A class of immune cells called innate lymphoid cells (ILCs) mediates the body’s initial defense against tuberculosis (TB), according to a report published online today in Nature. Boosting this response may provide a new approach to developing treatments and vaccines against TB, which causes more deaths worldwide than any other single infectious disease. The research was supported in part by the National Institute of Allergy and Infectious Diseases (NIAID), a component of the National Institutes of Health. It was conducted by scientists at Washington University School of Medicine in St. Louis in collaboration with scientists at the Africa Health Research Institute in KwaZulu-Natal, South Africa, and other institutions.
Identified only in the past decade, ILCs can initiate quick, nonspecific responses against pathogens and also mount protective immune responses directed against specific pathogens. In this study, researchers observed that among people who were infected with Mycobacterium tuberculosis (Mtb), the bacterium that causes TB, a subset of ILCs moved from the blood to the lungs, where TB infections frequently take hold.
Investigators also tracked the activity of ILCs in several animal models. In mice with intact immune systems, ILCs homed to infected lung tissue and used messenger molecules to recruit the scavenger cells of the immune system, macrophages, to form protective granulomas, or small areas of inflammation, to suppress the infection. Mice without functioning ILCs, however, had low levels of macrophages in lung tissue and poor immune control over their TB. The human and animal data led investigators to conclude that ILCs play an early, pivotal and previously unappreciated role in TB immunity.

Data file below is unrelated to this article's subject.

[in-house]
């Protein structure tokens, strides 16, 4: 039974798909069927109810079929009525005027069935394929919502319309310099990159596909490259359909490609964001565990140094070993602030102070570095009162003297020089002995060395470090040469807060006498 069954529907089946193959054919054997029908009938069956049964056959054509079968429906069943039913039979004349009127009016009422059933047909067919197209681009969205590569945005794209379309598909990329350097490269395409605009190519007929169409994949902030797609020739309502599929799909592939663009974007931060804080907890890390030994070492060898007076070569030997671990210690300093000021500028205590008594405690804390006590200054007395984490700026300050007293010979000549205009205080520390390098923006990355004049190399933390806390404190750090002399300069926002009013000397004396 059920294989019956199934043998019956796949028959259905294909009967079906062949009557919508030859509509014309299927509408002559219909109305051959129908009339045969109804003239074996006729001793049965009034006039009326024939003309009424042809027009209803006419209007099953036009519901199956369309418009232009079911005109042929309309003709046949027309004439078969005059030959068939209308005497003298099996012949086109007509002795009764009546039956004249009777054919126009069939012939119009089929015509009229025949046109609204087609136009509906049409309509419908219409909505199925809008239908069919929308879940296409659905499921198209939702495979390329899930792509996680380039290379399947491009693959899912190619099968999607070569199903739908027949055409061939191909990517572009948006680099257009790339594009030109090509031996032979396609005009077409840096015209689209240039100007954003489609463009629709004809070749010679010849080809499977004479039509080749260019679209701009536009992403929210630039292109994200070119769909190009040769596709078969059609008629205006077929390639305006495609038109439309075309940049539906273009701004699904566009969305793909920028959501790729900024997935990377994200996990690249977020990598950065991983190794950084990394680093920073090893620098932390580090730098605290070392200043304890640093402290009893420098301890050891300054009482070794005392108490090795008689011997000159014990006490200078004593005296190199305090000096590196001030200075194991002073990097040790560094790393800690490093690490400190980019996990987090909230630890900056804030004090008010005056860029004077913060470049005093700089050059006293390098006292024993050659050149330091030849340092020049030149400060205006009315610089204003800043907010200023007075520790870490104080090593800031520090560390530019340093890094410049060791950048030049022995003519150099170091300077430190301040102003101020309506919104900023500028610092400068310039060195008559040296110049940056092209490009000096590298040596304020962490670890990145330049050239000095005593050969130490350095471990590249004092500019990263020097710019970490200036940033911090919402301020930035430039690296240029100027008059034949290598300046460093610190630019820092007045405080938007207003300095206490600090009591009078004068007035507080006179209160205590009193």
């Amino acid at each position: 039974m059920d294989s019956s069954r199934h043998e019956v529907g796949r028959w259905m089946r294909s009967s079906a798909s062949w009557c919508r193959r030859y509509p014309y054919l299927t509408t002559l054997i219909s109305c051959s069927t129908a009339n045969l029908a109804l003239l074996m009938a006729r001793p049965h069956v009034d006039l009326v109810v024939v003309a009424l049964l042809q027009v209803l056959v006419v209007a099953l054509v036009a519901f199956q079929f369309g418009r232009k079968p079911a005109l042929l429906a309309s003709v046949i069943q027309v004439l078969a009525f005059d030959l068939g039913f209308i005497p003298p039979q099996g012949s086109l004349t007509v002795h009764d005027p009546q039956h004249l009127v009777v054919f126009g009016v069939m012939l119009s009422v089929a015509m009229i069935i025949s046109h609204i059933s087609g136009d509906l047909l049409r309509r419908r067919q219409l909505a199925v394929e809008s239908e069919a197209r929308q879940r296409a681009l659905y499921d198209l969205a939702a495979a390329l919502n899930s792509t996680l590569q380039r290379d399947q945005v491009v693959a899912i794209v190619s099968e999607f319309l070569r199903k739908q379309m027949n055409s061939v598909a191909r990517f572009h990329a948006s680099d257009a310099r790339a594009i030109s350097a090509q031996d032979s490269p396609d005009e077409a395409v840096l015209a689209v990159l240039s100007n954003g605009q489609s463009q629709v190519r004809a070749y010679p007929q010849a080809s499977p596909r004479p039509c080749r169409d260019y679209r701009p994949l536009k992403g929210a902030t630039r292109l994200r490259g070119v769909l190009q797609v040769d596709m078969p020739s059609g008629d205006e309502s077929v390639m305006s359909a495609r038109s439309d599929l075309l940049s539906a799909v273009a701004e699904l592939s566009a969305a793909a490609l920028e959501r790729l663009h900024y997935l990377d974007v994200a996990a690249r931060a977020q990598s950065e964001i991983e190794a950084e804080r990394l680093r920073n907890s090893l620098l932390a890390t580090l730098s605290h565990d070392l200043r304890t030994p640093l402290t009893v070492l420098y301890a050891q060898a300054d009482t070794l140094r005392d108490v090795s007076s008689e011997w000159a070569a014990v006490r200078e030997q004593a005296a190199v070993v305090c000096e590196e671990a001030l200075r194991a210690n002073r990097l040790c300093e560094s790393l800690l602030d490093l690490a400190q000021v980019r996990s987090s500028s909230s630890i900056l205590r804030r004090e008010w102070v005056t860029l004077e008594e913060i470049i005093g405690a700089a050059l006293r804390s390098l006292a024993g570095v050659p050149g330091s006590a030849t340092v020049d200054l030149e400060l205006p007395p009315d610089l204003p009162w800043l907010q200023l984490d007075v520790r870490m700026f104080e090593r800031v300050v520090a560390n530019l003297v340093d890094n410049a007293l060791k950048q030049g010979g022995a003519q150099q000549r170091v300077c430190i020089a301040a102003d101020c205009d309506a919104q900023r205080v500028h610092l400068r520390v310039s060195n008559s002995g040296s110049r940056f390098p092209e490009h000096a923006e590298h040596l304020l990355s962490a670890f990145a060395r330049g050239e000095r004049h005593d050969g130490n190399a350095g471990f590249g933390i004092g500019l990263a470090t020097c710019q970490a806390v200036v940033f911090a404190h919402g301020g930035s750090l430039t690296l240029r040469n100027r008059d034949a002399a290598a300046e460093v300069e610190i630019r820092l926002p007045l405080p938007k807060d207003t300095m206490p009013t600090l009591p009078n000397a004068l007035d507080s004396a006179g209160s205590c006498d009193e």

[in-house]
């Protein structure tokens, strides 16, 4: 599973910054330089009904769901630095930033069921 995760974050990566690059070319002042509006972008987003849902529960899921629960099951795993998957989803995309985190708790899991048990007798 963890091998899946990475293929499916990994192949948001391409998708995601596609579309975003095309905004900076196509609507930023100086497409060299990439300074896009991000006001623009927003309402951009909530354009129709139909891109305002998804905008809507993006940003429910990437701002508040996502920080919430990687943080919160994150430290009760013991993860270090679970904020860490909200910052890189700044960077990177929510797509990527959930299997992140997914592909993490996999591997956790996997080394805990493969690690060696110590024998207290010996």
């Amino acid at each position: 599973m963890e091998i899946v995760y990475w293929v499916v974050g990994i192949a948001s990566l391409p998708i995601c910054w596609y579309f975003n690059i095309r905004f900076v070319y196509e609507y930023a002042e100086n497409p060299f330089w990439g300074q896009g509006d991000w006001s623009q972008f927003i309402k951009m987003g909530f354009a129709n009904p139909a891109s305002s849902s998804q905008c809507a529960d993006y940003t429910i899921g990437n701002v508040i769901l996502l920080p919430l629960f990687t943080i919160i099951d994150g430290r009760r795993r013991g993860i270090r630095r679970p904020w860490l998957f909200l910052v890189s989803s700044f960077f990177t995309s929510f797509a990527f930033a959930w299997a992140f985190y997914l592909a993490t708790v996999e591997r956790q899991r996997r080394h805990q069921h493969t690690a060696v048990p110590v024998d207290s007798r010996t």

Increasingly, Mtb is resistant to conventional antibiotic treatments. While the Bacille Calmette-Guerin (BCG) vaccine can prevent Mtb infection in infants and young children, no vaccine is approved to prevent TB in older children and adults. Because ILCs seem to protect early in TB disease, investigators suggest that probing the newly described pathway may yield novel approaches to TB treatment and prevention.
NIH/National Institute of Allergy and Infectious Diseases. .